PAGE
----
The financial relationship between PAC contributors and recipients can be difficult to divine from the information reported to the FEC. Bedfellows is a new Python library based on a model developed at The Upshot for understanding those relationships via several different measures.
Not sure where to begin with this whole bot thing? Joseph Kokenge is here to help you get started with botmaking 101.
At the Chicago Tribune, we had a simple goal: to automatically tweet contributions to Illinois politicians of $1,000 or more, which campaigns are required to report within five business days. To see, in something approximating real time, which campaigns are bringing in the big bucks and who those big-buck-bearers are. The Illinois State Board of Elections (ISBE) has helpfully published exactly this data for years online, in a format that appears to have changed very little since at least the mid-2000s. There’s no API for this data, but the stability of the format is encouraging. A scraper is hardly an ideal tool for anything intended to last for a while and produce public-facing data, but if we can count on the format of the page not to change much over at least the next several months, it’s probably worth it.
The U.S. Treasury’s Daily Treasury Statement lists actual cash spending down to the million on everything the government spent money on each day, as well as how it funded the spending. But, the Treasury only releases these files in PDF or fixed-width text files like this one, making any analysis very difficult.
To liberate the data and make it easy to analyze federal money flows across time, we created Treasury.IO. The system we built downloads and parses the fixed-width files into a standard schema, creating a SQLite database that can be directly queried via a URL endpoint.
At the Los Angeles Times, a design-editorial-programming team has resurrected the spirit of the beloved, out-of-print California Cookbook as a new website collecting hundreds of recipes from the Times Test Kitchen. In our Q&A, the project’s editor, designer, and lead programmer share their goals and challenges, and offer a peek at the site’s building blocks and planned future.
Lobbying Missouri is a collaboration between St. Louis Public Radio and members of NPR’s news apps teams. We spoke with three team members about the project, their design process, and the code under the hood.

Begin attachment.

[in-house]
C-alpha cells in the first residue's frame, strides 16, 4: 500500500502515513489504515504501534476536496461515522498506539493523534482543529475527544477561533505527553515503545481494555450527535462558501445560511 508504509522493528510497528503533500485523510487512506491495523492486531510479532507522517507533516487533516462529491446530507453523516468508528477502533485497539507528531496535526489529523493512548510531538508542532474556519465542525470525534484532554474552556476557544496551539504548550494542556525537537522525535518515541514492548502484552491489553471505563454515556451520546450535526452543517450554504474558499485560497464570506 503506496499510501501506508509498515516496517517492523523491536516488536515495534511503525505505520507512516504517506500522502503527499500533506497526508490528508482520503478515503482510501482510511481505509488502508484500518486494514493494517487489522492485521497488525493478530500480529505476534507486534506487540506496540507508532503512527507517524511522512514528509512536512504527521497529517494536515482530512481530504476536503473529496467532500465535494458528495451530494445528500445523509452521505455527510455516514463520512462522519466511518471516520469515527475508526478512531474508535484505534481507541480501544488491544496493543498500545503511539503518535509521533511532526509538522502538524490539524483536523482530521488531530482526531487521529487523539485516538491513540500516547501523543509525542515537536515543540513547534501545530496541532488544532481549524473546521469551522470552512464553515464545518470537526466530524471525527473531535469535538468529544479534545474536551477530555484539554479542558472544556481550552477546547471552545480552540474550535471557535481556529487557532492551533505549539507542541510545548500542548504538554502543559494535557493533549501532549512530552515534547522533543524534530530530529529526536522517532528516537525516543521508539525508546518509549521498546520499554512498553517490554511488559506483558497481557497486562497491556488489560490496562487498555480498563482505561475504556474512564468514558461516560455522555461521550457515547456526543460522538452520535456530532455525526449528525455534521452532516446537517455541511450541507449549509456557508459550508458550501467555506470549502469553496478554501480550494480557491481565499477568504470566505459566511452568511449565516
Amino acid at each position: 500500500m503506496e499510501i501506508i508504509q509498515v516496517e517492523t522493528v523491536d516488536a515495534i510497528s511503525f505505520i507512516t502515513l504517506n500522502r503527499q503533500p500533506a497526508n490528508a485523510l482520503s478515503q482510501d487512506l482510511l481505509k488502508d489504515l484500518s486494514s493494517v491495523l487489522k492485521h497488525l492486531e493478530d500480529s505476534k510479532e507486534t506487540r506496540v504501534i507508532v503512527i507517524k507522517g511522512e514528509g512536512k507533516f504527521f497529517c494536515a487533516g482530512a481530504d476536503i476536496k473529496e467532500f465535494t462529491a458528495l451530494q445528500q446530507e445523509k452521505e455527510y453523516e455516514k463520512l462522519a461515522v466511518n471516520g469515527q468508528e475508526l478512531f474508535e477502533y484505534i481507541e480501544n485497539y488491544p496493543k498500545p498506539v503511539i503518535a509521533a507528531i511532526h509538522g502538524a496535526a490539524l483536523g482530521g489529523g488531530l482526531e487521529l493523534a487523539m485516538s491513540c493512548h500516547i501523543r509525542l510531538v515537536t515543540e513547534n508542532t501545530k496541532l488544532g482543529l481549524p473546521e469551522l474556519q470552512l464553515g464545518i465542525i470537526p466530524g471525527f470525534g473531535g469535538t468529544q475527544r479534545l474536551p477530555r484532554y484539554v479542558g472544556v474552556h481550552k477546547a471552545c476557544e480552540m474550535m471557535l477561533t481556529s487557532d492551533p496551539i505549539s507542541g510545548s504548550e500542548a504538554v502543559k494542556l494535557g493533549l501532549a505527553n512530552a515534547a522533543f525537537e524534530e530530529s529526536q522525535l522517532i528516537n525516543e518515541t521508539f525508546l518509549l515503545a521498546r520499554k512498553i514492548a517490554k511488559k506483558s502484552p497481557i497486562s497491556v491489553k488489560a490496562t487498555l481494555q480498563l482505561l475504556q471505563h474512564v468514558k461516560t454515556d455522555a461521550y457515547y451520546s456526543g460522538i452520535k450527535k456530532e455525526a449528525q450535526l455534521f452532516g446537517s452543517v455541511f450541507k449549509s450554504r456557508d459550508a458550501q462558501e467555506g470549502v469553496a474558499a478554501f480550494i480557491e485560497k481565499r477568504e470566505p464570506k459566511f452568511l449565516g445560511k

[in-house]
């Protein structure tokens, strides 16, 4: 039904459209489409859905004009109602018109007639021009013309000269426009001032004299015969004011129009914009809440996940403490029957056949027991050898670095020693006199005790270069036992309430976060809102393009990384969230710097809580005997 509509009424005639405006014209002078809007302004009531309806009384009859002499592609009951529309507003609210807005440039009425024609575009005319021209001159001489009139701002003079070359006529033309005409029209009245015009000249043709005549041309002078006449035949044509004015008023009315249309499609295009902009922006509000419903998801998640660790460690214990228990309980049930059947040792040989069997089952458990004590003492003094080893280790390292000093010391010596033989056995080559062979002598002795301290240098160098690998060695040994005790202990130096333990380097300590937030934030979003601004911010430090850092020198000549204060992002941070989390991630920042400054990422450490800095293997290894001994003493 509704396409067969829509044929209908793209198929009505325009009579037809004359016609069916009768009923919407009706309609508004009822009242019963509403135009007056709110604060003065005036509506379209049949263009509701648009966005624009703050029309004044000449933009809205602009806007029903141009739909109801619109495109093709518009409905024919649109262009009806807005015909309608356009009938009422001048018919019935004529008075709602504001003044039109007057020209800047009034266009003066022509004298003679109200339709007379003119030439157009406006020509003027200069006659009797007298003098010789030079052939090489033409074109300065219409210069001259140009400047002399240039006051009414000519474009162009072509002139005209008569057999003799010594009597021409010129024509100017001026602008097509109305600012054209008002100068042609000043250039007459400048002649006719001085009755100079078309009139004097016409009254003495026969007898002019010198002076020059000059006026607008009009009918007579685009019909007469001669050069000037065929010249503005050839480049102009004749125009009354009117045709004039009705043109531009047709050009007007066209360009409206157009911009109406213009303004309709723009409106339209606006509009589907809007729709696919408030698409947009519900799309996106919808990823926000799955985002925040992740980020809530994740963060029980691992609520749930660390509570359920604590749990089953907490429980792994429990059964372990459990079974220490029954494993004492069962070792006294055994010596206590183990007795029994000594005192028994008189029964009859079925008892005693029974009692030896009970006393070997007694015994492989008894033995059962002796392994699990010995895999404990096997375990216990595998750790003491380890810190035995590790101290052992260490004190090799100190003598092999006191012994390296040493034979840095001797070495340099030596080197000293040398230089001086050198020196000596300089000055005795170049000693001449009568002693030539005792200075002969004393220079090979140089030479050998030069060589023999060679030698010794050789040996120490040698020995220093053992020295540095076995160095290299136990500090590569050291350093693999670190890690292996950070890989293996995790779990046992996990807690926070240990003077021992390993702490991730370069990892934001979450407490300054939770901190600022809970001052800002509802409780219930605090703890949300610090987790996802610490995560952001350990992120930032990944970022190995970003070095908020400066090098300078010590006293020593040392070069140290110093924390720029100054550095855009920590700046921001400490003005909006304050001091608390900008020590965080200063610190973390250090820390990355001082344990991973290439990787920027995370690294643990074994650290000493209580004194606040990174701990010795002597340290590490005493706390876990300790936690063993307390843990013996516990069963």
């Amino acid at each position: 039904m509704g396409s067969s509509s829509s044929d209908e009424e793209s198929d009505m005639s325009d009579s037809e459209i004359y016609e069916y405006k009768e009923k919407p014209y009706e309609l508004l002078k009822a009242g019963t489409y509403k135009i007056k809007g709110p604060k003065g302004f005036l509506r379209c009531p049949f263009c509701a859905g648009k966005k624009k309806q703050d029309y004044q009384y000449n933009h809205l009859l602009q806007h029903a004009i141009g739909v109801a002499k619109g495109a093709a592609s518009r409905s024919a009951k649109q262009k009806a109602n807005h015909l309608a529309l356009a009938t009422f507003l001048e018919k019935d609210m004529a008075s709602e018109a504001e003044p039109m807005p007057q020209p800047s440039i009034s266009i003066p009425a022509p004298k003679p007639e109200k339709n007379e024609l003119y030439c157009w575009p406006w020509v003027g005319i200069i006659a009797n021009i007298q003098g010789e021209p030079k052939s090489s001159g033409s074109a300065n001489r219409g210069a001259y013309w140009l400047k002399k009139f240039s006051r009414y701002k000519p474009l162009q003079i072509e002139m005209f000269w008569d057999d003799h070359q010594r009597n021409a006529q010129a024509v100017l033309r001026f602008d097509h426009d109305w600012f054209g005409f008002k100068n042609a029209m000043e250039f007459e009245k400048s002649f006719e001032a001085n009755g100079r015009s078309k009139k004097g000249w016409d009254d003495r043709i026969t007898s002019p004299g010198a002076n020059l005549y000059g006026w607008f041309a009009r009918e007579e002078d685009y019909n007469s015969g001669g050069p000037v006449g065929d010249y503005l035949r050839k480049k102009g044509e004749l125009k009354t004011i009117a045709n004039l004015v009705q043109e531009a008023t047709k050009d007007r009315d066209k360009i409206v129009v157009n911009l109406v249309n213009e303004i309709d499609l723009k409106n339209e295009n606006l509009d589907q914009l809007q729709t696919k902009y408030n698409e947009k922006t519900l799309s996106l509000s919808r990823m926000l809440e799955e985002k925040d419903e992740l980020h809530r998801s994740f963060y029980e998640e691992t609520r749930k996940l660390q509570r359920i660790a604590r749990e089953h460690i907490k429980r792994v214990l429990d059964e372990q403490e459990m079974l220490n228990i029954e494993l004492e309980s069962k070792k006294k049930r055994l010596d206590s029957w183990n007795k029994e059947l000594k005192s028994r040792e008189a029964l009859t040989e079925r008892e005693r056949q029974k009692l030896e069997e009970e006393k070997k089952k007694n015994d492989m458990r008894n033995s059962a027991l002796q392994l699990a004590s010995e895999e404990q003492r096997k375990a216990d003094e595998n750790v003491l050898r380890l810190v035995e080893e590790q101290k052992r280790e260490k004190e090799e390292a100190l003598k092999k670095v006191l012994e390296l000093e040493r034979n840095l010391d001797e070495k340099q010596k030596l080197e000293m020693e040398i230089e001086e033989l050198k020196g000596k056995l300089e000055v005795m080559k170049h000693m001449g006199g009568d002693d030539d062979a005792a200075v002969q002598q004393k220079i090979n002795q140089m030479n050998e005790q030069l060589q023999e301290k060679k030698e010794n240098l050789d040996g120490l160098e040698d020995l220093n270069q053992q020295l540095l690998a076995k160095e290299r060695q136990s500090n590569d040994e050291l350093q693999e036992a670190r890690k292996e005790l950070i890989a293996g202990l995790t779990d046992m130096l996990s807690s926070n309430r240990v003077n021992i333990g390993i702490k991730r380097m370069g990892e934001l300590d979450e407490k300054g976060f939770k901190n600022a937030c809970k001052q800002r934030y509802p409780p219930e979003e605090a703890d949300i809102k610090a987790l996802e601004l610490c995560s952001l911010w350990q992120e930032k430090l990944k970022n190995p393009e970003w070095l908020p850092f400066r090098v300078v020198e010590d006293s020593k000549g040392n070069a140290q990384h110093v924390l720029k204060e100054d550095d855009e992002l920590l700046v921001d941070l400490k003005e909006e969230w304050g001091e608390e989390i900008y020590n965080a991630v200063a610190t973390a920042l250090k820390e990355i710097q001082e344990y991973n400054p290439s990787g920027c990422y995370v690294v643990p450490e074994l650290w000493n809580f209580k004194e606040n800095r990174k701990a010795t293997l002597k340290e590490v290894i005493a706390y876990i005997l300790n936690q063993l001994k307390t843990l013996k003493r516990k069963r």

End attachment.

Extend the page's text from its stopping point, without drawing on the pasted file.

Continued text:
The Wall Street Journal’s Jeremy Singer-Vine recently released Reporter, an open source tool that makes it easy to hide and reveal the code behind common forms of data visualization presented on the web. We spoke with him about the tool’s makeup, design goals, and future development plan.
Introducing csvdedupe, an open source command line tool for de-duplication and entity resolution.
Journalists gather in Italy this week, while Hacks/Hackers chapters hold meetups on balloon mapping and HTML 5, plus a cryptoparty.
The NYT’s Tiff Fehr on figuring out what Olympics fans expected and how her team made them happy.
The Knight News Challenge deadline is
today Tuesday at 5pm Eastern Daylight Time. (Due to technical difficulties, the deadline has been extended one day.)
Conference season is gearing up: Last week NICAR, this week SXSW Interactive.
Yesterday morning, the ProPublica apps team released a series of documents outlining their coding philosophy, app design and development practices, data validation techniques, and more. We spoke with Scott Klein about how his team’s processes evolved and how they made the time to document it all.
The first in a series of interviews with Knight International Journalism Fellows.
This week, the National Institute for Computer-Assisted Reporting Conference hits Louisville, Kentucky.
Google Journalism Fellowship deadline is this week. This weekend, learning with Code with me and hacking with the Sunlight Foundation and Digital Democracy.
Chase Davis breaks down his fec-standardizer project and explains where it’s going next.
New year and lots of event planning underway. Plus, we’re entering awards entry season: the IRE deadline is this Friday.
Reporters, designers, developers, and editors who worked on the NYT’s Snow Fall explain how they pulled it off.
Dan Sinker, head of Knight-Mozilla OpenNews, gets a year-in-review post in under the wire.